I have recently been writing reports on the state of freedom of expression in four countries in the Horn of Africa: Djibouti, Eritrea, Ethiopia and Somalia. As you can probably guess, things aren’t amazing there. The GDPs are low, the governments are stupendously powerful, corruption is high and the whole region seems to be on a knife edge in terms of both food security and the ever present threat of invasion (from within and without). Things like the right to free speech or free assembly are pretty much on the back burner.
Many people would argue that human rights necessarily need to be ignored for development to occur. They can come later, once things are established and the economy is moving – then we can worry about voters’ rights and other silly things like that. Harvard professor Calestous Juma is a high profile proponent of the ‘infrastructure first, human rights later‘ model, arguing that concerning oneself with human rights before the infrastructure necessary for economic success was in place is, at best, a needless distraction; at worst, willful neglect. A few weeks ago, an English man in a Nairobi bar, on hearing that I worked for a human rights organisation, jabbed his finger at my chest and declared that I was “the fucking devil”. Obviously, a rights-based approach has its detractors.
Some people would suggest a less hardline position: while sometimes useful, rights based programming can be counter productive when applied to certain field situations. A recent post by Weh Yeoh of whydev.org – ‘When talking about human rights is irrelevant’ – outlined an example where he felt this to be the case. He was working in China and felt that his colleagues were too culturally and educationally disconnected from the whole notion of rights based programming for it to be useful. The situation, the context, didn’t fit the solution – how often have we heard that complaint regarding a ‘international development’ intervention?
These are fair points, particularly in a strictly not-for-profit, development paradigm. But few people would argue that such a model seems likely to be the story of Africa this century. It is booming. Of the 10 fastest growing economies of the next five years, 7 are predicted to be African. The title of the Ernst & Young Africa attractiveness report of 2011 was ‘It’s time for Africa‘. China and India have long since moved in, Brazil and Russia are looking to do so. Everyone is.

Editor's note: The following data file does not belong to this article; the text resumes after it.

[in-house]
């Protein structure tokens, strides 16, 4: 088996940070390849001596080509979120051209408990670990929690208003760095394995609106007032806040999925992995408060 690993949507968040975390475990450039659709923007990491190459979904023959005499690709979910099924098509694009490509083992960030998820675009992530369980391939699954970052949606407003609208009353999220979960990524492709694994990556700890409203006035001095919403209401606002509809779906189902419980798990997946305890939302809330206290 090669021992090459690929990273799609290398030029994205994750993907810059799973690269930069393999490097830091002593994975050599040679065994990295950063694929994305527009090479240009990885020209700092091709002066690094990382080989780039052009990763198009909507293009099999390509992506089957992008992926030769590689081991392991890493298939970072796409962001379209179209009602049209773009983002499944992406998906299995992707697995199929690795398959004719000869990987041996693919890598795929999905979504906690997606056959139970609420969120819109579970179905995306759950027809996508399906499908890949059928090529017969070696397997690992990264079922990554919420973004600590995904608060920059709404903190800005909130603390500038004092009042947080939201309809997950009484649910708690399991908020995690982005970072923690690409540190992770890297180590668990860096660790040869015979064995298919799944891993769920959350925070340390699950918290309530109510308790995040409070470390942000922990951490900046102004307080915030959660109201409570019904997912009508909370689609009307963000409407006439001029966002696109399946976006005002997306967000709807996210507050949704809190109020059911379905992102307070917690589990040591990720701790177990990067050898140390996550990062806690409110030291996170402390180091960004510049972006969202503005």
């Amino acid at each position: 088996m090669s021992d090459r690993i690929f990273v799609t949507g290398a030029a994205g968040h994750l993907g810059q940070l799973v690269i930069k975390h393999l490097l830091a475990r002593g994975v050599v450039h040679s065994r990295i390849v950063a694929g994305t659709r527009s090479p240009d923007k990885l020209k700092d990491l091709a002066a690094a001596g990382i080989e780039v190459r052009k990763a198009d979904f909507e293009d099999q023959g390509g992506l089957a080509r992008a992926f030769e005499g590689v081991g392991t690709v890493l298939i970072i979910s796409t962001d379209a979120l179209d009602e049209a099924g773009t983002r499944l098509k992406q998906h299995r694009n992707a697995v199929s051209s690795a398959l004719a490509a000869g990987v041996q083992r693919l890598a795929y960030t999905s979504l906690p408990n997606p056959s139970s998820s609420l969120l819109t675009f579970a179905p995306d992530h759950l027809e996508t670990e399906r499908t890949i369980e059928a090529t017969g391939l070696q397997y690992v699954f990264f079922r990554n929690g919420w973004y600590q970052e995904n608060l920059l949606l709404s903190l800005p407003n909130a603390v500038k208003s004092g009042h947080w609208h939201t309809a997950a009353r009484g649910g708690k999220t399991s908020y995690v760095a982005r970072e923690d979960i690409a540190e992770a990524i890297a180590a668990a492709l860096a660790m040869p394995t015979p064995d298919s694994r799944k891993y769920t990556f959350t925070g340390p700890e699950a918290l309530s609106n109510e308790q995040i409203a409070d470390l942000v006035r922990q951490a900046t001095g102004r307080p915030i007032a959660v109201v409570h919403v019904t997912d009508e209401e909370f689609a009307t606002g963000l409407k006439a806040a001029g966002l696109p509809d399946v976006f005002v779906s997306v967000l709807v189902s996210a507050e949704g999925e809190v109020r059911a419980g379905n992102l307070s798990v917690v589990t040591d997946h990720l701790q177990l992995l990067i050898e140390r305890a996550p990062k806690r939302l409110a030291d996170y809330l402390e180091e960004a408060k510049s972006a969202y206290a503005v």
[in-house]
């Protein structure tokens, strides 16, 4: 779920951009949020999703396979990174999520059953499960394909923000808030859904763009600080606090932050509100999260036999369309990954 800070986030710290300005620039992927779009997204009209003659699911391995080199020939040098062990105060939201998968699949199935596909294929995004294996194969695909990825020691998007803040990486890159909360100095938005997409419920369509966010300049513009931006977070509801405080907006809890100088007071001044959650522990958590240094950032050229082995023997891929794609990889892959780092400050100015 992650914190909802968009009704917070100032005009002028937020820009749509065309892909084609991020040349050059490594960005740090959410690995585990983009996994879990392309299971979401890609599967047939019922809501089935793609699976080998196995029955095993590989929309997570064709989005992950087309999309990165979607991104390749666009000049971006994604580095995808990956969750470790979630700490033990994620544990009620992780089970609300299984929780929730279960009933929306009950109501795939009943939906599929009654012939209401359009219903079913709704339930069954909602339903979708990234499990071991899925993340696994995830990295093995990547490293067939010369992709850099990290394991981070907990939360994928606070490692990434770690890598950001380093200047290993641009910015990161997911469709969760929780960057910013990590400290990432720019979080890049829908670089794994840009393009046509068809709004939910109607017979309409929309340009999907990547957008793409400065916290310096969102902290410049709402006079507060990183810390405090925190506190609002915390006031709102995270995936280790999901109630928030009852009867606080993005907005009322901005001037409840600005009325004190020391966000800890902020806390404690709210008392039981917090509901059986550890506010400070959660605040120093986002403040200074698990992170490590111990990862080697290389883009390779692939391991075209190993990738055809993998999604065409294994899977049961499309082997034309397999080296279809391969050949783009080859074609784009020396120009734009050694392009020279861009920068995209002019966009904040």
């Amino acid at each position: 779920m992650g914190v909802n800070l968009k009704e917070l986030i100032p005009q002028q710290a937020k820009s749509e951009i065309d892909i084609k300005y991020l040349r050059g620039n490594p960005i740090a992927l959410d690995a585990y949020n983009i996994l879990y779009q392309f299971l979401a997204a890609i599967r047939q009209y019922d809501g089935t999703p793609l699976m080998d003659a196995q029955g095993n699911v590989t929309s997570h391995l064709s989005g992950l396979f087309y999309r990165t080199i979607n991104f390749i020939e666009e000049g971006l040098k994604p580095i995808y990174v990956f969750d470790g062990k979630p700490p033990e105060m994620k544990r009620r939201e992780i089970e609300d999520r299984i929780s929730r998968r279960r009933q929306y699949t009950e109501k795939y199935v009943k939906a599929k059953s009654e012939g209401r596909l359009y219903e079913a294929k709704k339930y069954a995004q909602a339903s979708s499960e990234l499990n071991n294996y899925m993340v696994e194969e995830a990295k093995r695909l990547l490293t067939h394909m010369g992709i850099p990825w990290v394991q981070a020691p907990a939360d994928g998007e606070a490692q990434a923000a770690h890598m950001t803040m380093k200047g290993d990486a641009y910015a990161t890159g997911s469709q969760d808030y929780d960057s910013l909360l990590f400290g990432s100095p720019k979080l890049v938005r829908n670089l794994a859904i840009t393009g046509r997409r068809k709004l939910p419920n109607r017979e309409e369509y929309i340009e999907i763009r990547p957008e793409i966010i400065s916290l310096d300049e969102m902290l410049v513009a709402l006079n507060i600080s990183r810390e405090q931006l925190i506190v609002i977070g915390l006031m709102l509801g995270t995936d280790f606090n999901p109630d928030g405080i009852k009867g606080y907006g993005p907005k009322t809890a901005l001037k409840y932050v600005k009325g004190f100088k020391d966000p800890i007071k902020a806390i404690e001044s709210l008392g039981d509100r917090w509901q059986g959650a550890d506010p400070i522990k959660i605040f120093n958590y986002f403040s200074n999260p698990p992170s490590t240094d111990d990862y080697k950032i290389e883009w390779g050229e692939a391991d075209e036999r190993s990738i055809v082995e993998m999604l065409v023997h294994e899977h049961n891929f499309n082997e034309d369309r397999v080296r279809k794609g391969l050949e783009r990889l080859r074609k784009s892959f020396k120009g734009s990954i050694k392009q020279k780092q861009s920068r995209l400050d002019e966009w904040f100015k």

Now look at that Ernst & Young report again – turn to page 23 – and check out the list of factors that dissuade potential investors from pouring capital into Africa. Lack of infrastructure is on there with 17% of responders (large potential investors from all over the world) choosing it. However, above infrastructure concerns come corruption, 22%, and unstable political environment, by far the most concerning factor at 41%. The link between the latter and a promotion of human rights is well documented – liberal democracies have fewer wars and less famine, cases argued very famously by smarter people than me. But what about corruption?
A quick look at Corruption Perception Index 2011 – a ranking of how corrupt a variety of stakeholders perceive countries to be, very much related to the chances of foreign investment – shows that 9 out 10 of the worst countries are also ranked ‘Not Free’ by Freedom House’s Press Freedom 2011 report. There’s a reason people protect the free media and the right to free speech. Acting as watchdogs, as whistleblowers against the excesses of government is a vital role. Without it, countries not only become worse in terms of standard of living, they also become less attractive to investment. This is no moral issue: huge corruption makes the costs of investment larger because of all that unavoidable greasing of palms involved in working in very corrupt countries. At a certain point, corporations don’t stand to gain so much from such deals and take their business elsewhere. Why wouldn’t they?
Of course, corruption can be fought, effectively, by non rights-based policymaking. I hear you, detractors, I hear you shouting ‘Rwanda’ or ‘China’ for places attracting investment without human rights underpinning their performances. Cursorily, I’d reply that both are too early in their respective booms to have reached the ceiling where it starts to hurt them. Failing that, essentially, I would argue that, if you can combat corruption by promoting human rights and thereby improve people’s individual liberties, why wouldn’t you?
You have growth, you have improvements in people’s lives, you have freedom. It is at this point that I lose the plot a little: is the desire to create the most powerful economy so great that you would willingly choose to emulate China (regardless that it is probably not possible in most places) and all the abuses against your own citizens that that entails?
Human rights and business don’t have to be incompatible. It seems to me that a dogged pursuit of the latter at the expense of the former is ideological, a decision that ends in people suffering despite profits increasing rather than being able to enjoy their prosperity. Why choose that?